Climber hanging. Photo: Rudall30/Shutterstock
Scientist Daniel Lack used experience as a motivator for his study on climbing rescues, deaths, and accidents in Boulder County, Colorado. Lack started climbing at 24 at the Kangaroo Point Cliffs in Brisbane, Australia. He moved to South Africa and wedged, jammed, and scaled his way up rock at Waterval Boven, Magaliesburg, and Rocklands. In 2004, he arrived in Boulder and began tackling multi-pitch routes and climbing Eldorado Canyon, Utah’s desert towers, Rocky Mountain National Park, and in the Wind River Range. At that time, he also started training with the Rocky Mountain Rescue Group, the primary response unit for Boulder County. He’s now a mission leader and takes sharing what he’s learned seriously, which is good, because he’s learned an awful lot. “The idea for the paper came from the fact that by being part of RMR I get to incorporate the mistakes of other climbers into my climbing and outdoor behavior immediately,” he says. “RMR is one of the busiest teams for rock climbing rescues in the U.S.—and probably the world. So I get a lot of education on how to keep myself safe.”
Lack and his colleagues analyzed 14 years of search and rescue incidents in Boulder County to find out how many were related to climbing, and what caused the calls. Lack suspects the percentages of incidents and injuries are similar to other climbing communities. The mountains and canyons surrounding Boulder are packed with routes, including popular spots near the city, from Eldorado Canyon State Park to Boulder Canyon to the Flatirons. The city's population is active and gets after it outdoors, and the Rocky Mountain Rescue Group receives about 140 calls a year. They respond to everything from fallen climbers to avalanches to downed aircrafts. Here’s a breakdown of the climbing-related incidents they responded to between 1998 and 2011, by the numbers:
2,198: Victims reported by the Rocky Mountain Rescue Group.
19.5: Percentage of victims who were climbing, a total of 428 people.
19: Percentage of search and rescue incidents at Yosemite National Park that were related to climbing, according to a 10-year study.
3: Percentage of incidents involving technical roped climbers in all U.S. national parks.
48: Percentage of hikers involved in search and rescue incidents in all U.S. national parks. Grand Canyon National Park and Gateway National Recreation Area reported the most incidents.
78: Percentage of climbers rescued in Boulder County, Colorado, that were male.
20-29: Age group of climbers who required the most rescues. They accounted for almost half of all victims.
53: Percentage of incidents that occurred on the weekend.
58: Percentage of victims performing technical roped climbing.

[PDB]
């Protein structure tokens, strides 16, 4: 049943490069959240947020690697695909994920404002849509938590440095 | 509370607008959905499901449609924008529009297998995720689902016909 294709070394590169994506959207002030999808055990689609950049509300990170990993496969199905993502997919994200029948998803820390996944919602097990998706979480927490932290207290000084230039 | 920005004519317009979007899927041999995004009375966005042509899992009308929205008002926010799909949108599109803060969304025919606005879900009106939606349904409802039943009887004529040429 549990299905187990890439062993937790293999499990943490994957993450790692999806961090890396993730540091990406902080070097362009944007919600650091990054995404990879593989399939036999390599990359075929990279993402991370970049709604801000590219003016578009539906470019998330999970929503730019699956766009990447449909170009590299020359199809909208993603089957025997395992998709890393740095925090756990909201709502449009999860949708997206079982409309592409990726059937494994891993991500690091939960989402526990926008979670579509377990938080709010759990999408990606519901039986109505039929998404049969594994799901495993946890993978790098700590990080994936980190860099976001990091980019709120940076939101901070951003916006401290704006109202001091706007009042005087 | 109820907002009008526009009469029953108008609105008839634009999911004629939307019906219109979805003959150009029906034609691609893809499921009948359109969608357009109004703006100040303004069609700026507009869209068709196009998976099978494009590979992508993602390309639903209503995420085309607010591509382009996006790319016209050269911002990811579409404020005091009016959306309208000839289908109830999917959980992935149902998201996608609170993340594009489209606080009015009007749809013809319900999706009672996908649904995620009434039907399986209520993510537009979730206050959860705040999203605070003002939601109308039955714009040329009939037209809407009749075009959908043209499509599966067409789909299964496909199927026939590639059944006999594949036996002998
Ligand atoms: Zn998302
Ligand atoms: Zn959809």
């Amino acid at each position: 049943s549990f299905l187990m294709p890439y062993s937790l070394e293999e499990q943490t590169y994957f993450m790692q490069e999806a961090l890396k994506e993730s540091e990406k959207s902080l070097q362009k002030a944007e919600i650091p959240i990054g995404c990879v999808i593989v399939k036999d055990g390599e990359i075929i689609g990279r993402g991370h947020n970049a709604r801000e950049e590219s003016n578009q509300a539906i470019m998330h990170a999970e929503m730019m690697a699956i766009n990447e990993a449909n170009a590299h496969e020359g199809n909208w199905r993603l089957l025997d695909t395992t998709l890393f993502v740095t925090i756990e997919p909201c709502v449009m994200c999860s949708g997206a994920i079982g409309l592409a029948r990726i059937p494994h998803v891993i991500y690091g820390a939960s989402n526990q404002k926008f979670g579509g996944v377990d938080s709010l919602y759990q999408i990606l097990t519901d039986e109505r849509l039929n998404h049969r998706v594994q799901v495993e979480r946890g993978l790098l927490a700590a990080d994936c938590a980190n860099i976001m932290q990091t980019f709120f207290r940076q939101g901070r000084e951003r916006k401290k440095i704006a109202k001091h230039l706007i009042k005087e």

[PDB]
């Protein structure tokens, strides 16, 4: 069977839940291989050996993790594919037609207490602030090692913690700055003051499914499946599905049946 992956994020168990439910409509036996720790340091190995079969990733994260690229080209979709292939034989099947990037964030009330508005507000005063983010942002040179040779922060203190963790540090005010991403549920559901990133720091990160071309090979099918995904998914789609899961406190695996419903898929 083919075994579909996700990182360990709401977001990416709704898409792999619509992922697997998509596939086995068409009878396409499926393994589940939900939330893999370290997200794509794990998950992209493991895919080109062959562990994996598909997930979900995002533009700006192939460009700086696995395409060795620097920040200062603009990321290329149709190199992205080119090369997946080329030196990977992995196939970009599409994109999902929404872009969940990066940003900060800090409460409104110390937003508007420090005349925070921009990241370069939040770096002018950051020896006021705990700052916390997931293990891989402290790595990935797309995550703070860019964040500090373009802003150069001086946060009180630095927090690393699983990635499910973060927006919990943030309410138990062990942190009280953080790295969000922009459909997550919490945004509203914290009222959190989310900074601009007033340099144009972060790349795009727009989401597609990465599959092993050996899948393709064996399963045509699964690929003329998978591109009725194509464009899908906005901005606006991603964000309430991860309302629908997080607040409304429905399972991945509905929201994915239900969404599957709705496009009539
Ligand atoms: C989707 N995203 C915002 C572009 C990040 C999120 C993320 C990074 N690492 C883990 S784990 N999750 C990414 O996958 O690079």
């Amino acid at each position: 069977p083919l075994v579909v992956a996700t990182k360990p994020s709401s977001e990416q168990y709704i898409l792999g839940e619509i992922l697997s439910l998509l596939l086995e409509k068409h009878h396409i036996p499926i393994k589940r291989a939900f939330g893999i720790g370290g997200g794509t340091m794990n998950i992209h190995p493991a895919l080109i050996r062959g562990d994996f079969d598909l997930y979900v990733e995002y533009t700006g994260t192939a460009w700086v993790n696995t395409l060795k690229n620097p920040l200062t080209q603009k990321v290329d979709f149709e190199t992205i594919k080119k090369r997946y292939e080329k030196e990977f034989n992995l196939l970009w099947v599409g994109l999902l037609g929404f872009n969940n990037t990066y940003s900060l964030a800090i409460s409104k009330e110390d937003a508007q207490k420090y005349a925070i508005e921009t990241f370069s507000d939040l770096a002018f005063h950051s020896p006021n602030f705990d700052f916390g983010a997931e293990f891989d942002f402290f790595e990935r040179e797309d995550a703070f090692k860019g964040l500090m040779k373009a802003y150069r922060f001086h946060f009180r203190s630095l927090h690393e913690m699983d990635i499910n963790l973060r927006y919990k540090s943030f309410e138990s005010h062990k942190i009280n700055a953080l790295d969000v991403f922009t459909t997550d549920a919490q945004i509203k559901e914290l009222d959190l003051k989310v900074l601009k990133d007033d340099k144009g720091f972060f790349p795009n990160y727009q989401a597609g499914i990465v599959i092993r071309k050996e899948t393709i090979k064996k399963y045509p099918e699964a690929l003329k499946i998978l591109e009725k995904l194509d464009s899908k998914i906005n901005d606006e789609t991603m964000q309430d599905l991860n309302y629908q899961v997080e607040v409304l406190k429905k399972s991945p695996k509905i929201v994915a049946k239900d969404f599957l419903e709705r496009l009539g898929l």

34: Percentage of victims climbing unroped. The remaining incidents involved bouldering (six percent), mountaineering (1.5 percent), and bystanders hit or affected by rock fall (one percent).
242: Climbers who were injured, or 56.5 percent of all victims.
29.5: Percentage of those total injuries that occurred to lower extremities (17 percent of injuries involved the head and 12.5 percent occurred to the spine).
23: People died, or roughly 5 percent of all of the victims.
9: People who died in unroped accidents, the biggest cause of fatalities. These people may have ranged from skilled climbers on difficult routes to novices scrambling up rock.
5: People who died after a lead fall, the second major cause of fatalities and the leading cause of injuries among roped climbers.
2: People who died after being hit by falling rocks. “The other interesting result is that sometimes accidents happen regardless of how well prepared you are,” says Lack. “For example, rock fall does not depend on how experienced you are. Stacking the odds in your favor by wearing a helmet, not standing underneath the fall line of other climbers, etc., reduces the risks.” The remaining deaths occurred during lower off (3), anchor failure (2), and from mountaineering events (2).
51: Victims who were injured because of belay accidents (8 victims had issues because someone lost control of the rope, and 22 victims had issues because of insufficient rope length). “The most preventable form of injuries are definitely from belaying/rappelling accidents,” says Lack. “If a knot is tied in the end of the rope, most of these accidents could have been prevented. Unfortunately, these type of accidents most often lead to serious injuries.”
1 in 320,000: Chance of death per climb, according to the British Health and Safety Executive.
43.5: Percentage of climbers who were uninjured. In other words, 186 people were rescued after being lost or stranded. “The lost or stranded percentage tells us that that a lot of climbers that required our services were just not prepared to the extent they could have been,” says Lack. “Many of the 'lost' climbers just needed directions to the rappels, the walk off, or needed a headlamp. The 'stranded' people were often inexperienced climbers who were climbing without sufficient equipment to get themselves back to the ground."
The takeaway, according to Lack, is to prep a little bit more before you leave. “The biggest surprise in the numbers were how many of them were easily preventable,” he says. “If climbers take a headlamp, a small wind jacket, a copy of the route, and walk off descriptions, a lot of SAR calls can be prevented. If climbers tied a knot in the end of their ropes and wore gloves a lot of belay/rappel accidents would be prevented. Simple education on building anchors would also reduce some very serious accidents.”